Head Strong

How Psychology is Revolutionizing War

Psychology and the Study of Leadership

General Eisenhower, psychology, and leader development at West Point.

I have the privilege to be a senior faculty member of West Point’s Department of Behavioral Sciences and Leadership.  In terms of its disciplinary focus, the department is more diverse than most, with academic degrees offered in five different programs:  Engineering psychology, leadership, management, psychology, and sociology.  We enjoy the benefits of highly intelligent and motivated students and a talented and cohesive faculty team.  Perhaps due in part to the academic diversity of our department, we also have plenty of opportunities to engage in multidisciplinary teaching and scholarship.  I can’t imagine being anywhere else.  But being an experimental psychologist in a department with a significant focus on leadership has given me pause for thought and reflection on that topic.

Nationally, very few academic departments offer undergraduate degree programs in leadership. Of course leadership, as you may suspect, is a topic of utmost interest to the military.  Indeed, you can trace the establishment of the study of psychology at West Point to none other than General Dwight D. Eisenhower.  In a January 2, 1946 letter to General Maxwell Taylor, West Point’s Superintendent, General Eisenhower encouraged Taylor to build the study of psychology into West Point’s curriculum.  Eisenhower felt that many of the leadership failures he had observed in the army’s officer corps during World War II were the result of his officers’ lack of education and understanding about psychology.  Eisenhower wrote to Taylor “A feature I would very much like to see included in the curriculum is a course in practical or applied psychology . . . . . I think that both theoretical and practical instruction along this line could, at the very least, awaken the majority of cadets to the necessity of handling human problems on a human basis and do much to improve leadership and personnel handling in the Army at large.”  My department traces its origin to this very letter, although I doubt Eisenhower could have ever imagined the scope and breadth of today’s academic department.

Given the universal importance of leadership, I find it interesting how little attention the topic gets in psychology.  I have five different introductory psychology texts in my office, and leadership is not listed in the subject index of even one.  Very few undergraduate psychology programs offer a course in leadership.  It is covered in industrial/organizational psychology courses, at least to some extent, but it does not surface as a major area of focus.  And the few academic programs in leadership that do exist reside in business or management schools for the most part.

 To be honest, I have never been very impressed with the scientific rigor of leadership research or teaching.  When I first arrived at West Point, I heard a lot of spirited discussion about leadership but found little substance.  As an informal “experiment,” I asked several colleagues to define leadership.  There was no agreement on the definition.  Nor could I extract much consensus on how to best go about studying the phenomenon.  I was educated as an experimental psychologist, one who values sound theory, sophisticated research methods, and operational definitions.  As such, I was appalled at the lack of scientific study of leadership.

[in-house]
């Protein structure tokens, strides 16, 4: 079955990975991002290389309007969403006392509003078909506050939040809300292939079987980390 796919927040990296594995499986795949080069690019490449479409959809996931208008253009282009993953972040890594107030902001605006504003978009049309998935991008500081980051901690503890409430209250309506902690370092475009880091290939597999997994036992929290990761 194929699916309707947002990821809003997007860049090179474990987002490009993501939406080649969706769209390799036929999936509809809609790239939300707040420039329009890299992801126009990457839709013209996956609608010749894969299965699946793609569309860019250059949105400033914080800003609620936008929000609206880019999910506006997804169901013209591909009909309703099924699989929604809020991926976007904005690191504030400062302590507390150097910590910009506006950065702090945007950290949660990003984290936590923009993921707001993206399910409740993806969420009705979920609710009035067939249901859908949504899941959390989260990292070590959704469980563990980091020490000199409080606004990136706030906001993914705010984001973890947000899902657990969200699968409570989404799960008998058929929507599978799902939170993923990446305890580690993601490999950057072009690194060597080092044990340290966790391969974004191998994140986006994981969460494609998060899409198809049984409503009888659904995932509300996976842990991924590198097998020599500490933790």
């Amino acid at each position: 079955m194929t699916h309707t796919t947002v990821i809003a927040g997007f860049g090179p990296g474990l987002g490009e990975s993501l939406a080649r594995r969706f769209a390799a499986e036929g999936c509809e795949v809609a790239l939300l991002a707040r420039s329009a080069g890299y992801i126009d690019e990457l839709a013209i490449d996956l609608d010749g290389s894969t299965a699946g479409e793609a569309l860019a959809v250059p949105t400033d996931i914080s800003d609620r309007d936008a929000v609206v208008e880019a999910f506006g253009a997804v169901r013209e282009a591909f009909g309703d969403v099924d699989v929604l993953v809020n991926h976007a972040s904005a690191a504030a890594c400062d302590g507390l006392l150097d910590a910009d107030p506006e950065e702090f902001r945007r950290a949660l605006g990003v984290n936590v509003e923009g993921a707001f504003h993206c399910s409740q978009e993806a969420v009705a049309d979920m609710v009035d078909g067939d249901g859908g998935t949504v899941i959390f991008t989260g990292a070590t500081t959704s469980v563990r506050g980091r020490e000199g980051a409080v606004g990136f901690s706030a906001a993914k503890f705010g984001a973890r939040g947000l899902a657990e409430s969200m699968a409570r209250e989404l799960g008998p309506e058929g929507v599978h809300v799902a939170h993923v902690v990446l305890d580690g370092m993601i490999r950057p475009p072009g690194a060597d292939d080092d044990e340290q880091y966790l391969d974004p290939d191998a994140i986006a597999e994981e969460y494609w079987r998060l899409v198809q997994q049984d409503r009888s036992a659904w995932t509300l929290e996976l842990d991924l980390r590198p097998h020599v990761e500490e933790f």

If a construct is not subject to a common definition – operational or otherwise – it seems to be outside the domain of science. The very name of our department - behavioral sciences and leadership – almost implies that the latter is outside the domain of scientific study.  Still, having experienced both effective and ineffective leaders, there seems to be merit in the formal study of leadership.  And, in the military, lives may hang in the balance on the competence of leaders.  In short, leadership matters, but how are we to advance our understanding of it?

Despite these reservations, I believe psychology is the natural home for the formal study of leadership.  Leadership is a form of interpersonal behavior and involves certain individuals influencing and directing the behaviors, attitudes, and thoughts of others.  The theoretical models and research methods of social psychology seem especially well suited for the scientific study of leadership.  Bringing psychological science to bear on leadership may result in a more coherent and empirically based understanding of the phenomenon.  I am not dismissing existing research in this area.  To be sure, there is body of scholarship on the topic.  But it concerns me that this knowledge has not found its way to more mainstream psychology, and that its study has come to be claimed, in no small measure, by academic disciplines outside of psychology.

In the end, I think perhaps Eisenhower had it right.  The core knowledge of psychology, to include personality, stress, resilience, learning and memory, and social behavior, are the things leaders need to know in order to lead effectively.  Maybe leadership per se is not especially amenable to rigorous scientific study.  But forming an evidence-based, systematic understanding of the biological, psychological, and social determinants of leader behavior is achievable.  Such an approach may lead to significant advances in our understanding of both the leader and those they lead.

Note:  The views expressed herein are those of the author and do not reflect the position of the United States Military Academy, the Department of the Army, or the Department of Defense.

Michael D. Matthews, Ph.D., is Professor of Engineering Psychology at the United States Military Academy and author of Head Strong: How Psychology is Revolutionizing War.

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